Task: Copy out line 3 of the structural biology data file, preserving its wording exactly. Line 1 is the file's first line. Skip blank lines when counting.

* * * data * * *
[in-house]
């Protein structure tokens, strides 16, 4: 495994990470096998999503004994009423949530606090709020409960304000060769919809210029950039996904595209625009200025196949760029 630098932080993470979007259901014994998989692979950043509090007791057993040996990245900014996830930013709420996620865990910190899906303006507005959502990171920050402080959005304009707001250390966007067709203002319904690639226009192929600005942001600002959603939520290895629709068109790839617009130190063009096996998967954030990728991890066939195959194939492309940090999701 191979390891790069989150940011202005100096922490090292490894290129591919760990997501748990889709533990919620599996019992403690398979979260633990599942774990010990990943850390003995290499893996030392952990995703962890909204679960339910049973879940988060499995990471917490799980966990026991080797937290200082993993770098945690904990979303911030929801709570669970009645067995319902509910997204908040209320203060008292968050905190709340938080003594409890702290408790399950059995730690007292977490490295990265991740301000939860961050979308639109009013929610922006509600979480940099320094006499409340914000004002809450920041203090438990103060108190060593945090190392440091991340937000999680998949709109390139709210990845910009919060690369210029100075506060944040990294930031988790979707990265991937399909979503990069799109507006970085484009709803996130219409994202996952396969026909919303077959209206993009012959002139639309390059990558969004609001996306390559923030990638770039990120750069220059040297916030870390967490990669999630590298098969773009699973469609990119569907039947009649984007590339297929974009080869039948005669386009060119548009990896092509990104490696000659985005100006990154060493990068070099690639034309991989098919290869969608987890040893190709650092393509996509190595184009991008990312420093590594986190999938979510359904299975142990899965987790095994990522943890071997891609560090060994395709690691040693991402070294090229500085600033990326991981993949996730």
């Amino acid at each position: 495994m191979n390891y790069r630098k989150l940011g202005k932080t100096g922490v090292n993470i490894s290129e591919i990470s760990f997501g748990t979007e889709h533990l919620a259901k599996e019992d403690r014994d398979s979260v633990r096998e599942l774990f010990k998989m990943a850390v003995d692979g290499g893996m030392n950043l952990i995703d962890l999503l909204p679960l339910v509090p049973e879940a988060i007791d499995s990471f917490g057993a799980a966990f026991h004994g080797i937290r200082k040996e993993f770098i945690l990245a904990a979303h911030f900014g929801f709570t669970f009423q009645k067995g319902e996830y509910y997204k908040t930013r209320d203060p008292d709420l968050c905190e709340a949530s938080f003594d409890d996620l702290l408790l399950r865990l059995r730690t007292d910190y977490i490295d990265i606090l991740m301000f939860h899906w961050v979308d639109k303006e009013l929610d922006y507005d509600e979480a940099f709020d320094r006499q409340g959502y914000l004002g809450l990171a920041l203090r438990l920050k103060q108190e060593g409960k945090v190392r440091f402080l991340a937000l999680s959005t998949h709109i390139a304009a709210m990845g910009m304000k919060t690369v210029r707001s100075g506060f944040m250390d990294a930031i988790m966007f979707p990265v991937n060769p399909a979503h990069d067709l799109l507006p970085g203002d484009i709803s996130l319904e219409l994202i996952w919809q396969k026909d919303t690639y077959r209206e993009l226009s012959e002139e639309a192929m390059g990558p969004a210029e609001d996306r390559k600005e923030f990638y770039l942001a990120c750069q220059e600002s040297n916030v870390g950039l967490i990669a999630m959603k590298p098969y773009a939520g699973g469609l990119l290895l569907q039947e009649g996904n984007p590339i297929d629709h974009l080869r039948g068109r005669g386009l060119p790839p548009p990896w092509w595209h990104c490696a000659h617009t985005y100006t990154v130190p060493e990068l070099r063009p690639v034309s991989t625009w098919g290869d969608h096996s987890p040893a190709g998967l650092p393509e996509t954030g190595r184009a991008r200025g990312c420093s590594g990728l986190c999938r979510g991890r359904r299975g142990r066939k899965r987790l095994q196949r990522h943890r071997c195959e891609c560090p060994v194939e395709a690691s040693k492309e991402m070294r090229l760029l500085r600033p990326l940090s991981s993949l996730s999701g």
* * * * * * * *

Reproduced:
């Amino acid at each position: 495994m191979n390891y790069r630098k989150l940011g202005k932080t100096g922490v090292n993470i490894s290129e591919i990470s760990f997501g748990t979007e889709h533990l919620a259901k599996e019992d403690r014994d398979s979260v633990r096998e599942l774990f010990k998989m990943a850390v003995d692979g290499g893996m030392n950043l952990i995703d962890l999503l909204p679960l339910v509090p049973e879940a988060i007791d499995s990471f917490g057993a799980a966990f026991h004994g080797i937290r200082k040996e993993f770098i945690l990245a904990a979303h911030f900014g929801f709570t669970f009423q009645k067995g319902e996830y509910y997204k908040t930013r209320d203060p008292d709420l968050c905190e709340a949530s938080f003594d409890d996620l702290l408790l399950r865990l059995r730690t007292d910190y977490i490295d990265i606090l991740m301000f939860h899906w961050v979308d639109k303006e009013l929610d922006y507005d509600e979480a940099f709020d320094r006499q409340g959502y914000l004002g809450l990171a920041l203090r438990l920050k103060q108190e060593g409960k945090v190392r440091f402080l991340a937000l999680s959005t998949h709109i390139a304009a709210m990845g910009m304000k919060t690369v210029r707001s100075g506060f944040m250390d990294a930031i988790m966007f979707p990265v991937n060769p399909a979503h990069d067709l799109l507006p970085g203002d484009i709803s996130l319904e219409l994202i996952w919809q396969k026909d919303t690639y077959r209206e993009l226009s012959e002139e639309a192929m390059g990558p969004a210029e609001d996306r390559k600005e923030f990638y770039l942001a990120c750069q220059e600002s040297n916030v870390g950039l967490i990669a999630m959603k590298p098969y773009a939520g699973g469609l990119l290895l569907q039947e009649g996904n984007p590339i297929d629709h974009l080869r039948g068109r005669g386009l060119p790839p548009p990896w092509w595209h990104c490696a000659h617009t985005y100006t990154v130190p060493e990068l070099r063009p690639v034309s991989t625009w098919g290869d969608h096996s987890p040893a190709g998967l650092p393509e996509t954030g190595r184009a991008r200025g990312c420093s590594g990728l986190c999938r979510g991890r359904r299975g142990r066939k899965r987790l095994q196949r990522h943890r071997c195959e891609c560090p060994v194939e395709a690691s040693k492309e991402m070294r090229l760029l500085r600033p990326l940090s991981s993949l996730s999701g």